screenman It seems incredible that the only other contributor to this site (at the time of writing) is from Canada.This was a blindingly good series that had a comparatively brief run in the early 1990's.Jimmy Nail - regular from the earlier and perhaps more popular 'Auf Weidersien, Pet' - played the starring role as 'Spender', the detective grudgingly rediscovering his roots. Nail also made substantial contributions to its script and production. I gather it was he who was also largely instrumental in bringing its life to a somewhat premature close. The program was extremely well rounded, with non of the needlessly graphic gloss of shoot 'em ups and pyrotechnics, yet still retaining a very earthy and believable grit. It also came with a simple but haunting little theme tune that suited the character and his circumstances to perfection, and seemed to act as a frame for each episode.I personally like the concept of short runs like this. The ideas and characters never outstay their welcome or become stale. Much better, I think, to leave you wanting more, rather than saying 'Oh, is that still on?' Some of the most iconic British TV programs have been also the briefest: 'The Prisoner', 'Fawlty Towers', 'Blackadder Goes Forth'. And to these I would certainly add the crime drama 'Spender'.It was also a refreshing change to have a star who wasn't what one might call good-looking in that typically simpering boy-band fashion. Actually, Jimmy Nail was voted ugliest man on television in some sort of European poll. But that hardly excuses the lack of interest and support from the home front. You Anglo-telly-philes ought to be ashamed of yourselves. If ever a series deserves pages of praise this one surely does. I never missed an episode.Highly recommended - on both sides of the Altantic.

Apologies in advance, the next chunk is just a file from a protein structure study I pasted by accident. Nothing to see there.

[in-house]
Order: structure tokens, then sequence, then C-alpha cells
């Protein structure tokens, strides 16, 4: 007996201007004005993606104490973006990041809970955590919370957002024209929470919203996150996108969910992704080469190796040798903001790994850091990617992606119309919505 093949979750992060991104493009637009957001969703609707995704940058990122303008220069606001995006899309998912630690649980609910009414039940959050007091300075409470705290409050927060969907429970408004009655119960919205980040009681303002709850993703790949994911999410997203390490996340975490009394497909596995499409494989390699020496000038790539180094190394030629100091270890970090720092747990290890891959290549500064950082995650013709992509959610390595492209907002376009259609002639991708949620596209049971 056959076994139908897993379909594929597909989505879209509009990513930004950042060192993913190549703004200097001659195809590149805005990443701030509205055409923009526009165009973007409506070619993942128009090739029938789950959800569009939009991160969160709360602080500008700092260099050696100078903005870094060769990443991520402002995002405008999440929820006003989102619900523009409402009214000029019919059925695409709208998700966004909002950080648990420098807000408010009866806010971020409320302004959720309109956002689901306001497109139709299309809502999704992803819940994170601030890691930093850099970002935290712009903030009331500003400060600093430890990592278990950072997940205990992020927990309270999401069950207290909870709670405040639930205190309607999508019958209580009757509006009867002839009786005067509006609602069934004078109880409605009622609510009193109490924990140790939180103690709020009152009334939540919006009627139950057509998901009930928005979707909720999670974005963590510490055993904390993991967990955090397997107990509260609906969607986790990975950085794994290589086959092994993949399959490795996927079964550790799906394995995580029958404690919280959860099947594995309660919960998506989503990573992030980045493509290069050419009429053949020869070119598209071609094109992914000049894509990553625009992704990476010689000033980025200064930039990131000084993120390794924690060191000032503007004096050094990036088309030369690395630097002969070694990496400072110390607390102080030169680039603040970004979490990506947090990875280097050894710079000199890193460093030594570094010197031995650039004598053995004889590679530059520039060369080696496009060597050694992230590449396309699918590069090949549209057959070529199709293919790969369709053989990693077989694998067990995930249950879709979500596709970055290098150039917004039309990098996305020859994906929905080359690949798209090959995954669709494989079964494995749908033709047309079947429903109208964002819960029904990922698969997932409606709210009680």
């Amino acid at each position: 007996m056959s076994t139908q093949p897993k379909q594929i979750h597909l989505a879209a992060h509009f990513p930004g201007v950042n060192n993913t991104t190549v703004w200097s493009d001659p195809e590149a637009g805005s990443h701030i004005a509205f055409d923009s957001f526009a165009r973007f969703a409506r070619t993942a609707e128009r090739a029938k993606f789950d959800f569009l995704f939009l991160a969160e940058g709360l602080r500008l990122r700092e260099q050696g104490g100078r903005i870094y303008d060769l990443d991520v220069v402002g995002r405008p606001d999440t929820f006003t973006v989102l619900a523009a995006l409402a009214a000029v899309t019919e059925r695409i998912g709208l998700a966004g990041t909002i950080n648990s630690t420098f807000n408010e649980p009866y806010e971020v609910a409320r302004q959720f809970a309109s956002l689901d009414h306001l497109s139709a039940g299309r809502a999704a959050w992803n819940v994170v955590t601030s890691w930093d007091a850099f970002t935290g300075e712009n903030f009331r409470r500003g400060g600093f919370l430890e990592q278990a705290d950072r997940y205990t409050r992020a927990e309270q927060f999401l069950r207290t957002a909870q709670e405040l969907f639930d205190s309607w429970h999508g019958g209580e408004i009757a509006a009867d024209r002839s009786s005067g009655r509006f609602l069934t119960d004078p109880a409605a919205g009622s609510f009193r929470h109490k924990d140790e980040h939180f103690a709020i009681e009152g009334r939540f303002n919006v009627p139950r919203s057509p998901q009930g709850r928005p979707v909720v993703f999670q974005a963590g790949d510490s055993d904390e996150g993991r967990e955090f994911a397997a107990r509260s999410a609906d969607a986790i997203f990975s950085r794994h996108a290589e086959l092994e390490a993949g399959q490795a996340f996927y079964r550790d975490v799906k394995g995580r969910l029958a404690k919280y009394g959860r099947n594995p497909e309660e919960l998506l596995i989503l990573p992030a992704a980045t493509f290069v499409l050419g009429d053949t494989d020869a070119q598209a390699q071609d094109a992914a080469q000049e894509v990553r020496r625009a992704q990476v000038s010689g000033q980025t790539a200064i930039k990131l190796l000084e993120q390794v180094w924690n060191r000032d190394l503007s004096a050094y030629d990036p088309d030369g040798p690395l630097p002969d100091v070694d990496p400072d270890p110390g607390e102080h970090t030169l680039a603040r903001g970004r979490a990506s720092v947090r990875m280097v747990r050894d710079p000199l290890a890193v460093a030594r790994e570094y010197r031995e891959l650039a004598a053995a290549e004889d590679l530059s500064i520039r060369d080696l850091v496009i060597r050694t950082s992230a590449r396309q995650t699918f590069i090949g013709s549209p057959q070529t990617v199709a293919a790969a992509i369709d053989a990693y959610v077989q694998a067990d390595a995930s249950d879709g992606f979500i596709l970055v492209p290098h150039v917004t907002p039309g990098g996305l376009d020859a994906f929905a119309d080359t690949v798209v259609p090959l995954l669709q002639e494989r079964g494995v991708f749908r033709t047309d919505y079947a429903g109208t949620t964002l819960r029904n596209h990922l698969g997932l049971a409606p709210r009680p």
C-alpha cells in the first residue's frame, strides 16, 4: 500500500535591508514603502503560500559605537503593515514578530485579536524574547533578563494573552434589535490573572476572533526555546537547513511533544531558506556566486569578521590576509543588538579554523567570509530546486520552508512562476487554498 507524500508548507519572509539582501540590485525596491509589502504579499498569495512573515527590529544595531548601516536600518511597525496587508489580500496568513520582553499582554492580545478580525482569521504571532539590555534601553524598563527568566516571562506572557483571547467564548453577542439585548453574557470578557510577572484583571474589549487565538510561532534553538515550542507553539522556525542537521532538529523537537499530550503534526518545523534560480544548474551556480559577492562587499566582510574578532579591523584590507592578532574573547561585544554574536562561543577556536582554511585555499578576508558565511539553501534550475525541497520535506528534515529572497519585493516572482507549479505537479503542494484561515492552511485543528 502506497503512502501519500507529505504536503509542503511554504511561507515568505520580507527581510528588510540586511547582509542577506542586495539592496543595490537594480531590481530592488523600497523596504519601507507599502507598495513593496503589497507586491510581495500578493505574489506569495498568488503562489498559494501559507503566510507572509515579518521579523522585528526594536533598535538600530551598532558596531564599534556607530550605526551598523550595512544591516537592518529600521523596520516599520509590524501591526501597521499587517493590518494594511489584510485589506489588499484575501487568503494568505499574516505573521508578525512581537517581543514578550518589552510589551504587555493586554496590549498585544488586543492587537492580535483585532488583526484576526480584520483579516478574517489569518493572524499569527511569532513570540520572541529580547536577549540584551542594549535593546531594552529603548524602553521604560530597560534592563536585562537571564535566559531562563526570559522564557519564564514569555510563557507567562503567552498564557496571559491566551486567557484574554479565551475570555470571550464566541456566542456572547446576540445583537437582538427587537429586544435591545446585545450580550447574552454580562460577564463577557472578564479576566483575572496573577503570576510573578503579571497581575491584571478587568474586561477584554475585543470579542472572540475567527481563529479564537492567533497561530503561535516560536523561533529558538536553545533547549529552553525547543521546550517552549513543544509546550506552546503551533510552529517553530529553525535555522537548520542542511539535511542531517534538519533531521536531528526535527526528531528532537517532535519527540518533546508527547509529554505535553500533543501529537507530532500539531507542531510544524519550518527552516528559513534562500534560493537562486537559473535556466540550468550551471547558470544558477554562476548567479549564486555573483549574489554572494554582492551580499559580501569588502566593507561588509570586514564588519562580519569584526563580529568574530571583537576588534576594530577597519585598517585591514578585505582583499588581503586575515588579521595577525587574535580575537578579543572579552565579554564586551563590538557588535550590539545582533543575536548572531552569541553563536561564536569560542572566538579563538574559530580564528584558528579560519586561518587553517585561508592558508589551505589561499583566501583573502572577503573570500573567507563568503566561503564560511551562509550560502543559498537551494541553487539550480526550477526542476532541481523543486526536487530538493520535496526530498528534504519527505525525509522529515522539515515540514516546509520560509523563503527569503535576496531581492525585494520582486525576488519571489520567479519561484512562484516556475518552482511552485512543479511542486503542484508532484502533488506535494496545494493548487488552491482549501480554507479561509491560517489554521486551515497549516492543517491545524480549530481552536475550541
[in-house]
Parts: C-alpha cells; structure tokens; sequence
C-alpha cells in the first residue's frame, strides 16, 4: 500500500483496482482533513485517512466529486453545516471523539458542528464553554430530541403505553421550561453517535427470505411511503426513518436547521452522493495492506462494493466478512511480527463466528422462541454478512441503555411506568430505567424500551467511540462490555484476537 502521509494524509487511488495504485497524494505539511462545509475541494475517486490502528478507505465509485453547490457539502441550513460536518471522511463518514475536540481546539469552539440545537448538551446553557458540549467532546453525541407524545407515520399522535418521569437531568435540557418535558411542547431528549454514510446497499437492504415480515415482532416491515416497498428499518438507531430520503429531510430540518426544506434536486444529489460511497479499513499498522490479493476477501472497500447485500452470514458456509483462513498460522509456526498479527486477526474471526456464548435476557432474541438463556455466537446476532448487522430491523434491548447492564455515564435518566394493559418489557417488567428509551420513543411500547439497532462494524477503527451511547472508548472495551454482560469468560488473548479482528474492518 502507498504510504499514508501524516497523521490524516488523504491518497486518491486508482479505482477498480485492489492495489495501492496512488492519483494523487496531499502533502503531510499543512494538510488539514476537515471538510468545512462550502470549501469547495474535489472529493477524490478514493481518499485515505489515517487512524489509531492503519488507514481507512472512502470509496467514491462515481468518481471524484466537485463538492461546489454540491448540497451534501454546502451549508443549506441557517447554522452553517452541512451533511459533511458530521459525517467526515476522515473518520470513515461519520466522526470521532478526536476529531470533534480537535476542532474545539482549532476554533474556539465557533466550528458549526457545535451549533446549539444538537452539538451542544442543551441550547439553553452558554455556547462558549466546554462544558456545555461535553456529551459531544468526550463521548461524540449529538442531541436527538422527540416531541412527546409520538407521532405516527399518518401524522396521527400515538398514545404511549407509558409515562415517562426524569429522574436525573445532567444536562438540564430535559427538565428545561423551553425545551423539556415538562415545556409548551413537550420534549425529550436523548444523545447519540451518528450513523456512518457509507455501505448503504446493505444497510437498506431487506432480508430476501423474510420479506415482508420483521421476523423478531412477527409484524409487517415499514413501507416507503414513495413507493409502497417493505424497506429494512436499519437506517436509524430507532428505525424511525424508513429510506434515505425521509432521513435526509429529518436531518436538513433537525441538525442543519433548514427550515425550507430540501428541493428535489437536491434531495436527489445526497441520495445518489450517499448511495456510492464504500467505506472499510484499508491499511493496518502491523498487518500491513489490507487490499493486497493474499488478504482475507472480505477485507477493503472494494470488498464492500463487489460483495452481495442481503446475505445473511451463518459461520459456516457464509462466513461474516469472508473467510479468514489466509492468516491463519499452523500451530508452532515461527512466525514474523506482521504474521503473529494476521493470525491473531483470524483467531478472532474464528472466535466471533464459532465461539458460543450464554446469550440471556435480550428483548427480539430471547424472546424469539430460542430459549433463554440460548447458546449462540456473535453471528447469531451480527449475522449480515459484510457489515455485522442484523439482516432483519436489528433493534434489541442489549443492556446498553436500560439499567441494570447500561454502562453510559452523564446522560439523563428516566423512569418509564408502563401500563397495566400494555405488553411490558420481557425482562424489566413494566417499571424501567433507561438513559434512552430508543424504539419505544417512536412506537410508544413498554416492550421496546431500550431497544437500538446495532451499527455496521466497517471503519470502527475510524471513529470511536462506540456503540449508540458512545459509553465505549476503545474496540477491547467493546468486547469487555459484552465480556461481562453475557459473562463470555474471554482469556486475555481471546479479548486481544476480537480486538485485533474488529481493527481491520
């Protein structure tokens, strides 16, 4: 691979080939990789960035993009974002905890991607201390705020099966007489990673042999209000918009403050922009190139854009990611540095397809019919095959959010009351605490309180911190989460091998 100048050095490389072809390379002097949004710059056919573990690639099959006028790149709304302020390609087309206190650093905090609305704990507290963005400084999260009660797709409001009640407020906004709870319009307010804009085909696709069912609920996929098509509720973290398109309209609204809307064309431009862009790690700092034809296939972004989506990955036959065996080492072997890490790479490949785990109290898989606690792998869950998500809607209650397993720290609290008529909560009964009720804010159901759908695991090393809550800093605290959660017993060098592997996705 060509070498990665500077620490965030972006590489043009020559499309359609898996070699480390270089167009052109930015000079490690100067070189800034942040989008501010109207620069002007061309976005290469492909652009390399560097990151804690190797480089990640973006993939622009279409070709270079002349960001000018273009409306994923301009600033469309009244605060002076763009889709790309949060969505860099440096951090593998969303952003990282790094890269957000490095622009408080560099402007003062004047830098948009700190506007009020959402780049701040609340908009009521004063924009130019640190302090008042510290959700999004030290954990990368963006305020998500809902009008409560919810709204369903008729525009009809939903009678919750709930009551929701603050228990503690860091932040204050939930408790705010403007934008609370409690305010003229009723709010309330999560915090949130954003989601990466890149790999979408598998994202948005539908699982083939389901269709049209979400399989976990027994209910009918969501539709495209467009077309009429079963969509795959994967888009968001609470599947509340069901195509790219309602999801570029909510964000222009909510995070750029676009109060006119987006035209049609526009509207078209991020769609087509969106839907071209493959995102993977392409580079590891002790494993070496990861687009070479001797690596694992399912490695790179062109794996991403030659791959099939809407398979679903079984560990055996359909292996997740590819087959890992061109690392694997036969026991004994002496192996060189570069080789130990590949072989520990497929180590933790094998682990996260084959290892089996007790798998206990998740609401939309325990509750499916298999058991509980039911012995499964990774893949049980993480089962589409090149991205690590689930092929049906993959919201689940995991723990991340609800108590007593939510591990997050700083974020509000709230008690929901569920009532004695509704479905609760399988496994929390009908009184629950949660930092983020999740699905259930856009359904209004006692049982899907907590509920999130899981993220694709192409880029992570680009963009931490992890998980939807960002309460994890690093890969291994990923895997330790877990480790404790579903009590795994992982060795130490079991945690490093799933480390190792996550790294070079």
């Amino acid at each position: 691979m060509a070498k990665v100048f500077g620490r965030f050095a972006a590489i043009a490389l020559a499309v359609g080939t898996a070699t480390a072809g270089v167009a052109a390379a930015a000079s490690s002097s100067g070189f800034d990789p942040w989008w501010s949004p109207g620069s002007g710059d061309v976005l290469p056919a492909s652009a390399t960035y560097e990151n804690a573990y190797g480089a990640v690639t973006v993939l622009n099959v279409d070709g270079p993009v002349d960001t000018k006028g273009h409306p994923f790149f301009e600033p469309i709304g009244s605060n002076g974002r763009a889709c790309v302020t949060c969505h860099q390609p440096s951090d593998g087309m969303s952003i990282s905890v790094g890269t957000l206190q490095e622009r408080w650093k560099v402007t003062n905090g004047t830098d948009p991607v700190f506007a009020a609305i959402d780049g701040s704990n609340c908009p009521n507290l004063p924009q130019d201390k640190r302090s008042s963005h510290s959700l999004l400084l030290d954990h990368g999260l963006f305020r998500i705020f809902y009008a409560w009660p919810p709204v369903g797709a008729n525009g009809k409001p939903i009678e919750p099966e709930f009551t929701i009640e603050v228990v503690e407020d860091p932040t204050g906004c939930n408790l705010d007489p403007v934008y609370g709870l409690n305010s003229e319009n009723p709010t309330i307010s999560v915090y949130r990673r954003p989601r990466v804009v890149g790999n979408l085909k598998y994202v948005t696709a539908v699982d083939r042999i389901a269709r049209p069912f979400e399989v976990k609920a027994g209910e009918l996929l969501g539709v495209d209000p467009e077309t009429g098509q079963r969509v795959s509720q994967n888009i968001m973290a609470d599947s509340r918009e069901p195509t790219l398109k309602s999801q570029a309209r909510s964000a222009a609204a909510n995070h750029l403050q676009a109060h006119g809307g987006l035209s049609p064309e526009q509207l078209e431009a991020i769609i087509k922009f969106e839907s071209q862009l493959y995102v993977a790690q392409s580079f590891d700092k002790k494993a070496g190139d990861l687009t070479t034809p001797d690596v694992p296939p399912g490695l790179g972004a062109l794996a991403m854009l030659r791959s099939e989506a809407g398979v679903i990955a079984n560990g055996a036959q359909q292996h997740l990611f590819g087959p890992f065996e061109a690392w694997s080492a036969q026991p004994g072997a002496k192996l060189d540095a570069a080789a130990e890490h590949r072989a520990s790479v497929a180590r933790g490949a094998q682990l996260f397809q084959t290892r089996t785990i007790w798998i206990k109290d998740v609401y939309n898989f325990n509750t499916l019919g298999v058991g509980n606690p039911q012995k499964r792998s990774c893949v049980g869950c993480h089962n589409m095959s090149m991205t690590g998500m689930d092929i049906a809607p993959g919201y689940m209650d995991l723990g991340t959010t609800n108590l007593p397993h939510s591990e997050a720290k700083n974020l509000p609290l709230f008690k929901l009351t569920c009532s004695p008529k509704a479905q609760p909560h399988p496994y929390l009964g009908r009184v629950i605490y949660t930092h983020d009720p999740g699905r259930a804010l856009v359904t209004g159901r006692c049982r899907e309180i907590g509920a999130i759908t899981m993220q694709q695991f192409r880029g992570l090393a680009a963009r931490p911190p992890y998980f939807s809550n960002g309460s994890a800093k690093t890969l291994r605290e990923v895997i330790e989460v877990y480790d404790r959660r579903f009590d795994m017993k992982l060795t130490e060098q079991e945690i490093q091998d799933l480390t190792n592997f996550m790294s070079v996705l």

halo80 SPENDER is the kind of gritty, intelligent cop drama that's been missing from North American television screen. The BBC produced series is a positive gem, having run for 3 consecutive seasons, and spawned one film entitled "The French Collection". Starring the excellent and multi-talented Jimmy Nail ("Still Crazy", "Evita"), it has garnered a following in Canada through re-runs on Showcase Television.The character of Spender is a tough and able cop cleaning up the streets of London with his somewhat unorthodox methods. Following a tragic incident, he's sent home, back to the North-East to his home-town of Newcastle-Upon-Tyne, which had taken him 20-odd years to get out of. Now re-united with old friends and haunting ghosts from his untamed past, the loathing he feels for the city and his new assignment drives his character to push the limits, and test the powers that be that govern his jurisdiction. But once we meet Spender's family - divorced wife Frances and his two young daughters - we witness an unexpected dimension to the character: that of a father and protector of his children, who finds it awkward to work his way back into their lives.Excellent scripts, hard-hitting drama and action accompany a wealth of talent involved in the making of this quality program. Jimmy Nail not only stars, but pens a few of those scripts. Together with his friend Tony McAnaney (who also co-stars as Keith and writes the music for the series) they combine to produce a unique and often haunting musical score which creates just the right kind of atmosphere for the program. And of course, there's the thick and sexy accents which can only come from the North-East.Spender is definitely worth a try. If the catchy theme doesn't get to you, the high-drama will!